Originally posted January 9, 2017.
“Performance” and “politics” don’t mix.
But like Yin and yang, they coexist.
They are the oil and water within every organization’s culture. That is, every organization is a mix of performance and politics within every function, and within every element of the organization. Every member of the organization will experience some combination of performance and politics within their organization and while doing their job.
Like Yin and Yang, they are in constant flux, always fighting for dominance; but achieving only temporal equilibrium.
This is a pretty strong statement; and what does it mean?
“Performance” is the outcome of an activity; that is, performance produces results; something created, something accomplished; or not, as in “lack of performance.” An outcome or result as measured or observed by higher-ordered, external forces; such as the paying customer.
Performance is what is, not what is expected; what it is, being what the customer pays for. When performance isn’t delivered, or if extra cost to support someone’s “expectations” is added on to the bill, customers get mad.
Inherent to performance within the performance equation, is work, wherein performance is earned through work. If one works, one can perform well (all other affecting criteria assumed neutral.) If one does not work at performance, one will not perform (regardless of all other affecting criteria.)
Performance delivers the goods. This is objectively measureable. (Especially by the paying customer.)
Politics is all about “relationships;” as between people or organizations of people. Relationships are all about establishing what someone will do for the other in future, that is, establishing expectations. But relationships in of themselves produce nothing.
Politics delivers “expectations.” Expectations cannot ever be objective, because they reside in someone’s head.
As such, politics are wholly interpersonal expectation relationships established to the benefit of two or more persons, but in themselves, produce nothing. (Just as getting married in itself produces nothing: it merely establishes a relationship; and expectations.)
Politics always adds cost to any performance solution. That is, politics come with a cost – the cost of “meeting expectations” – wherein that something else required to “meet expectations” is applied to the performance solution. Be it buying higher-cost components based on relationships, or supporting someone not germane to producing the product or service, this extra cost is applied on top of the cost of performance solution(s).
With the application of politics, performance solutions cannot realize their lowest cost. An example of this is the cost of providing lobbying services to a company; the cost of the services is applied to the products and services sold by the company. That cost may also include fiscal (or other) support for the direct and subsequent “relationships,” each with their own set of expectations to meet, such as monetary support to this or that cause. These costs have nothing to do with the performance of the product or service; they just drive up total cost.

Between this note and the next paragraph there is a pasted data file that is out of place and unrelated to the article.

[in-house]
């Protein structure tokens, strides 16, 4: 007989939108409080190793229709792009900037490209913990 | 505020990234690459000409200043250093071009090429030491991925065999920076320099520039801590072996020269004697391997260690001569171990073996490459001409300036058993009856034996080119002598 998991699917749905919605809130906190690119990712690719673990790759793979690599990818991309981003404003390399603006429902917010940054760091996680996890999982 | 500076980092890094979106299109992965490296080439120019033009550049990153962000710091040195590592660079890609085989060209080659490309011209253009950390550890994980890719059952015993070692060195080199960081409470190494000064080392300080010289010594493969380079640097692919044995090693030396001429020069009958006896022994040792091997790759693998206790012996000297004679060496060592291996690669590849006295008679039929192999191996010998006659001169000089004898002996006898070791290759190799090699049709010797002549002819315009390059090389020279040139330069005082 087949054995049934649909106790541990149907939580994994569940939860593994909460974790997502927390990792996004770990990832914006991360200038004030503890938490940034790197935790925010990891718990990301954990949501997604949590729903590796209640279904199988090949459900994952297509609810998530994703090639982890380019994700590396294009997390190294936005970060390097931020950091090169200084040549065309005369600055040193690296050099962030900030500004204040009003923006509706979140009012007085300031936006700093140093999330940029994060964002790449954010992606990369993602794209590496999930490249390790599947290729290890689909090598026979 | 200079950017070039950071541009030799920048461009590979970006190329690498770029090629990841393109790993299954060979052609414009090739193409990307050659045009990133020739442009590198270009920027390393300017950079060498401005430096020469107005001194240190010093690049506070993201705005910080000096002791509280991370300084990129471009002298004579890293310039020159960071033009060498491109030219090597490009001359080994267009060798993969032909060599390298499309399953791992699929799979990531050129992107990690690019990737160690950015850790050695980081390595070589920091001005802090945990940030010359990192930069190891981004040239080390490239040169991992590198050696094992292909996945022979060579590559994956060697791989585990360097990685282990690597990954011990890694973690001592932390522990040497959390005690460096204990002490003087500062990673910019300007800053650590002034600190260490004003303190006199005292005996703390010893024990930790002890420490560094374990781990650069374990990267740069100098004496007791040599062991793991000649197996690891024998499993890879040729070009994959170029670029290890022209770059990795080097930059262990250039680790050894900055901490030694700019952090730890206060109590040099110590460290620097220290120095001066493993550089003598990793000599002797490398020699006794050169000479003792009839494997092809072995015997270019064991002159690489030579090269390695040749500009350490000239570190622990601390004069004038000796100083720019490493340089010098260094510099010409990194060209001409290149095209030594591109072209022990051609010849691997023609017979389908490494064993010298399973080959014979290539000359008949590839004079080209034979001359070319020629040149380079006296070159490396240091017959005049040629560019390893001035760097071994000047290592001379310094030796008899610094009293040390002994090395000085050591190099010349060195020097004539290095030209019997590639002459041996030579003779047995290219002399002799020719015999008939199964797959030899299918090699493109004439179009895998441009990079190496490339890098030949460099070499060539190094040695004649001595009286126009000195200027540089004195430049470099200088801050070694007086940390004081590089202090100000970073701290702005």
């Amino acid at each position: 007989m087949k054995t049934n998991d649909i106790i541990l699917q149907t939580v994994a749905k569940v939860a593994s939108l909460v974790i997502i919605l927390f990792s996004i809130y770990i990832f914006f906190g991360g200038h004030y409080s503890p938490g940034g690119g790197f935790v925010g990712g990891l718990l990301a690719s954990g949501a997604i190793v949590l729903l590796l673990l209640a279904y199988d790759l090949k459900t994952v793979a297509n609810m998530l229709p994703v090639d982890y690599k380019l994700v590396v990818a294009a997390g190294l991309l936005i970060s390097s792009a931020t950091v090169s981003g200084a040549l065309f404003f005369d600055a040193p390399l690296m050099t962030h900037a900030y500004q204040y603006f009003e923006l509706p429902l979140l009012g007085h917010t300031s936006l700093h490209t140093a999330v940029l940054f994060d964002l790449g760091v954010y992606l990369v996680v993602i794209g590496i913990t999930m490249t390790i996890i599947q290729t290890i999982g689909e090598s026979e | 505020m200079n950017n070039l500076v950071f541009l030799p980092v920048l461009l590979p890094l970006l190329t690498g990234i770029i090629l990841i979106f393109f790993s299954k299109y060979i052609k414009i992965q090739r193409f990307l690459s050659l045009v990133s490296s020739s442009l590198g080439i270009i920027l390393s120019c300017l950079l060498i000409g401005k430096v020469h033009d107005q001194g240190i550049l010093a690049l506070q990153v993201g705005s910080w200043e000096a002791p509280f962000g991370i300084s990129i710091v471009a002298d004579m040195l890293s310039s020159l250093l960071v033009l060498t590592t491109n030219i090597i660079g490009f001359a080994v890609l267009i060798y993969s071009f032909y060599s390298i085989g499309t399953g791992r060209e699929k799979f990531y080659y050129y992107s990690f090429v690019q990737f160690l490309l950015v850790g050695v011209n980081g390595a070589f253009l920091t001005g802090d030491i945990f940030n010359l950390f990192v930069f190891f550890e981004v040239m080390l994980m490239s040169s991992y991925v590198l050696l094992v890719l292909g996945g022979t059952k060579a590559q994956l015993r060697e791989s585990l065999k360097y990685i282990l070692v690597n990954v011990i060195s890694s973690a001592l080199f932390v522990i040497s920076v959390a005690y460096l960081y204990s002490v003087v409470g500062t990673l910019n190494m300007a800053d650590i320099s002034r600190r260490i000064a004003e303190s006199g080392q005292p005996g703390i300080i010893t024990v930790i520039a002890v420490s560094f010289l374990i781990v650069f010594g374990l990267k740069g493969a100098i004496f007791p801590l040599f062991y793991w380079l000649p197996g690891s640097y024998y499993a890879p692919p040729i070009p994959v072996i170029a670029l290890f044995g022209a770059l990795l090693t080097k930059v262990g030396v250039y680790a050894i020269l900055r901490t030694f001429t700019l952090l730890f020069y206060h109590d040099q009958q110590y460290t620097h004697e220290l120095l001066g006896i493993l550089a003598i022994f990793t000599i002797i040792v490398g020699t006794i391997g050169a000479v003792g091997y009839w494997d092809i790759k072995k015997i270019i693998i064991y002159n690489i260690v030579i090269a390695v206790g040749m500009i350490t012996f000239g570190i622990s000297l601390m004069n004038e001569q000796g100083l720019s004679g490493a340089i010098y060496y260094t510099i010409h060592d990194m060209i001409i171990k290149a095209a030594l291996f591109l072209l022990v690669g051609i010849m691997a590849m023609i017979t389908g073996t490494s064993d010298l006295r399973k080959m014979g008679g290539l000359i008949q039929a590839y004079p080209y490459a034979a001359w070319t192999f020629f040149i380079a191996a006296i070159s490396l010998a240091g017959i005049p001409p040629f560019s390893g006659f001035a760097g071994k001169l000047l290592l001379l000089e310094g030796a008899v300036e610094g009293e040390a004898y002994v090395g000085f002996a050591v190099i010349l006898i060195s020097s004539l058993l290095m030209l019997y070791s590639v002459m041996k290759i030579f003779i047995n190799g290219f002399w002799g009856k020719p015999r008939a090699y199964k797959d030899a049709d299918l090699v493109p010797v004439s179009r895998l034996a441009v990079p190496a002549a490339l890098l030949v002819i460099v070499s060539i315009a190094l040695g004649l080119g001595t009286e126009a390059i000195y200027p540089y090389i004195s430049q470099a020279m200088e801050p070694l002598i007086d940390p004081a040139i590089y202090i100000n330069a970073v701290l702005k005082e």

Oh yes, they also support non-producers who happen to have a good (read: effective) relationship.
What Do Managers Do?
Managers exist because there are never enough resources to accomplish some function; hence the need to “manage” resources to produce the intended result. (With unlimited resources: manpower, materials, machines, methods, and money, we would not need the overhead of management.)
The function of managers is to use those scarce resources to best advantage and to cause those resources to produce a result at lowest cost. So by definition, management is concerned with performance; as a primary and fundamental concern. In fact, managers are compensated based on their results; or they do not last long.
Smart (read: effective) managers do all they can to focus on performance (i.e., objectivity), and minimize politics (i.e., expending resources to “meet expectations.”)
This means that effective managers are really effective at minimizing the affects of politics in the workplace, and in the products and services. Because insulating performance from politics is not strictly a management function, these managers are sometimes labeled “leaders.”
What Do Politicians Do?
Politicians exist because someone always wants their expectations met; and because expectations are not objective, relationships are required to serve expectations. Politicians as a class have implemented the industry of building relationships to cater to expectations.
The function of a politician is to build relationships and leverage expectations, and they are compensated by their ability to deliver on expectations. But only expectations.
Effective politicians do all they can to inject (their favorite) someone’s expectations into the performance solution, thereby placing the cost of their relationships squarely on the paying customer.
So Where Are We?
“Pay for Performance” is an attempt to separate politics from performance. It is a recognition that the customer wants, and will pay for outcomes; results; and does not want to bear the burden (i.e., pay for) someone else’s relationships.
On the other hand, whenever someone is focused on the relationship, and is communicating in terms of “meeting expectations,” they are promoting politics – relationships – at the expense of performance. (That is, as an additional cost to performance.)
So when someone tells you that “it’s all about relationships,” the next phrase out of their mouth may very well be: “What are you going to do for me?”